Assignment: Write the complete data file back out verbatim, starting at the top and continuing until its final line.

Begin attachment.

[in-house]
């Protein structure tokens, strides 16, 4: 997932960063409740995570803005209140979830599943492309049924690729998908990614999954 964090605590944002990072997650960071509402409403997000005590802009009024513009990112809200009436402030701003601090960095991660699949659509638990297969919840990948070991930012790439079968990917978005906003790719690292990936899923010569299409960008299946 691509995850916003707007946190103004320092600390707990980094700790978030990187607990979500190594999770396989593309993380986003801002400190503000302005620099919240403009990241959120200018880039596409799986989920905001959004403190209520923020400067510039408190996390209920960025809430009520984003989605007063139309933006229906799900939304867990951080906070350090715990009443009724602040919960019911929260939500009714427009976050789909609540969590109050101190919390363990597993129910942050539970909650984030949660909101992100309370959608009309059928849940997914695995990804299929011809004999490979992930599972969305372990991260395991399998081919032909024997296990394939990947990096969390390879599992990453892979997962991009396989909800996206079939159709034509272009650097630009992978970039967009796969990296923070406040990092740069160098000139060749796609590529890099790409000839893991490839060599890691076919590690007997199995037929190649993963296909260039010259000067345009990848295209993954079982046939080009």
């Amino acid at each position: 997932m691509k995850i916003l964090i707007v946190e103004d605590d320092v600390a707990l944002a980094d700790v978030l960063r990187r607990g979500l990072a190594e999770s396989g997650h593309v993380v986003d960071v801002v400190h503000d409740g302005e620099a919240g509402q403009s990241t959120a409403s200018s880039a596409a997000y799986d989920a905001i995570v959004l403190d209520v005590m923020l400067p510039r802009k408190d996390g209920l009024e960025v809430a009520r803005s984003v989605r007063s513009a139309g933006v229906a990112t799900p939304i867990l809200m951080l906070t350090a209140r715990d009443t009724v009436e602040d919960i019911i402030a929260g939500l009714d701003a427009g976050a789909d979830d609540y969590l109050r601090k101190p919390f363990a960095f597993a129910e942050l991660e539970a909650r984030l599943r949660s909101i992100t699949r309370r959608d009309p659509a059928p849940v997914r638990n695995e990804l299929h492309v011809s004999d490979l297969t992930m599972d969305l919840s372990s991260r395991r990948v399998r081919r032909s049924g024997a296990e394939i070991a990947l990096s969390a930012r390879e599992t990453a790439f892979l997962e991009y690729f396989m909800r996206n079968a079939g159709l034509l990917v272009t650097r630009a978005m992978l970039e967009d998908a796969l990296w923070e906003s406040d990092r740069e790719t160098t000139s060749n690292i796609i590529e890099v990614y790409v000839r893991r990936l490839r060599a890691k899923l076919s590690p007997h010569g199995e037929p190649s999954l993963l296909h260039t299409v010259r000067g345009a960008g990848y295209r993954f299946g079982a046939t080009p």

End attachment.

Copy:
[in-house]
């Protein structure tokens, strides 16, 4: 997932960063409740995570803005209140979830599943492309049924690729998908990614999954 964090605590944002990072997650960071509402409403997000005590802009009024513009990112809200009436402030701003601090960095991660699949659509638990297969919840990948070991930012790439079968990917978005906003790719690292990936899923010569299409960008299946 691509995850916003707007946190103004320092600390707990980094700790978030990187607990979500190594999770396989593309993380986003801002400190503000302005620099919240403009990241959120200018880039596409799986989920905001959004403190209520923020400067510039408190996390209920960025809430009520984003989605007063139309933006229906799900939304867990951080906070350090715990009443009724602040919960019911929260939500009714427009976050789909609540969590109050101190919390363990597993129910942050539970909650984030949660909101992100309370959608009309059928849940997914695995990804299929011809004999490979992930599972969305372990991260395991399998081919032909024997296990394939990947990096969390390879599992990453892979997962991009396989909800996206079939159709034509272009650097630009992978970039967009796969990296923070406040990092740069160098000139060749796609590529890099790409000839893991490839060599890691076919590690007997199995037929190649993963296909260039010259000067345009990848295209993954079982046939080009």
């Amino acid at each position: 997932m691509k995850i916003l964090i707007v946190e103004d605590d320092v600390a707990l944002a980094d700790v978030l960063r990187r607990g979500l990072a190594e999770s396989g997650h593309v993380v986003d960071v801002v400190h503000d409740g302005e620099a919240g509402q403009s990241t959120a409403s200018s880039a596409a997000y799986d989920a905001i995570v959004l403190d209520v005590m923020l400067p510039r802009k408190d996390g209920l009024e960025v809430a009520r803005s984003v989605r007063s513009a139309g933006v229906a990112t799900p939304i867990l809200m951080l906070t350090a209140r715990d009443t009724v009436e602040d919960i019911i402030a929260g939500l009714d701003a427009g976050a789909d979830d609540y969590l109050r601090k101190p919390f363990a960095f597993a129910e942050l991660e539970a909650r984030l599943r949660s909101i992100t699949r309370r959608d009309p659509a059928p849940v997914r638990n695995e990804l299929h492309v011809s004999d490979l297969t992930m599972d969305l919840s372990s991260r395991r990948v399998r081919r032909s049924g024997a296990e394939i070991a990947l990096s969390a930012r390879e599992t990453a790439f892979l997962e991009y690729f396989m909800r996206n079968a079939g159709l034509l990917v272009t650097r630009a978005m992978l970039e967009d998908a796969l990296w923070e906003s406040d990092r740069e790719t160098t000139s060749n690292i796609i590529e890099v990614y790409v000839r893991r990936l490839r060599a890691k899923l076919s590690p007997h010569g199995e037929p190649s999954l993963l296909h260039t299409v010259r000067g345009a960008g990848y295209r993954f299946g079982a046939t080009p």